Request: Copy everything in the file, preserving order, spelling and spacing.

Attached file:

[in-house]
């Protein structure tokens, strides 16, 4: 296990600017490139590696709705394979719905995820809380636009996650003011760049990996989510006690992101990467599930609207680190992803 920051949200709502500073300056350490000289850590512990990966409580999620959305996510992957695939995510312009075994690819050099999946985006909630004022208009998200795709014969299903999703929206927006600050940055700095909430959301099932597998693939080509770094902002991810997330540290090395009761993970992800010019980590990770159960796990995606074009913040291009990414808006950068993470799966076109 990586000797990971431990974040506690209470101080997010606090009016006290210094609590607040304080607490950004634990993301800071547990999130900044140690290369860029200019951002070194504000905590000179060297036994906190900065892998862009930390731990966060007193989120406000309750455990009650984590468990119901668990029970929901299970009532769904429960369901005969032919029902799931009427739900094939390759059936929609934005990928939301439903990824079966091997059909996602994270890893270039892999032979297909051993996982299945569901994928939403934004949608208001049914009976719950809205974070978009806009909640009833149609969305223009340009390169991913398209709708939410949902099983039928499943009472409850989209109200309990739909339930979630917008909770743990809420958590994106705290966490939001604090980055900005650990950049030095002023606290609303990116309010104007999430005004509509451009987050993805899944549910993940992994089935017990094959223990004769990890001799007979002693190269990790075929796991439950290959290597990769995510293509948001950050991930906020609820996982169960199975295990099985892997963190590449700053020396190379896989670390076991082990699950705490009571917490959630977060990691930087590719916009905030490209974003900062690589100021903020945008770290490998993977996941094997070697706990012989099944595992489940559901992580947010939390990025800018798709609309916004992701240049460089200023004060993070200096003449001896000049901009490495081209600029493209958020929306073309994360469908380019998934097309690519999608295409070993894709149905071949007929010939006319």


[in-house]
């Protein structure tokens, strides 16, 4: 296990600017490139590696709705394979719905995820809380636009996650003011760049990996989510006690992101990467599930609207680190992803 920051949200709502500073300056350490000289850590512990990966409580999620959305996510992957695939995510312009075994690819050099999946985006909630004022208009998200795709014969299903999703929206927006600050940055700095909430959301099932597998693939080509770094902002991810997330540290090395009761993970992800010019980590990770159960796990995606074009913040291009990414808006950068993470799966076109 990586000797990971431990974040506690209470101080997010606090009016006290210094609590607040304080607490950004634990993301800071547990999130900044140690290369860029200019951002070194504000905590000179060297036994906190900065892998862009930390731990966060007193989120406000309750455990009650984590468990119901668990029970929901299970009532769904429960369901005969032919029902799931009427739900094939390759059936929609934005990928939301439903990824079966091997059909996602994270890893270039892999032979297909051993996982299945569901994928939403934004949608208001049914009976719950809205974070978009806009909640009833149609969305223009340009390169991913398209709708939410949902099983039928499943009472409850989209109200309990739909339930979630917008909770743990809420958590994106705290966490939001604090980055900005650990950049030095002023606290609303990116309010104007999430005004509509451009987050993805899944549910993940992994089935017990094959223990004769990890001799007979002693190269990790075929796991439950290959290597990769995510293509948001950050991930906020609820996982169960199975295990099985892997963190590449700053020396190379896989670390076991082990699950705490009571917490959630977060990691930087590719916009905030490209974003900062690589100021903020945008770290490998993977996941094997070697706990012989099944595992489940559901992580947010939390990025800018798709609309916004992701240049460089200023004060993070200096003449001896000049901009490495081209600029493209958020929306073309994360469908380019998934097309690519999608295409070993894709149905071949007929010939006319």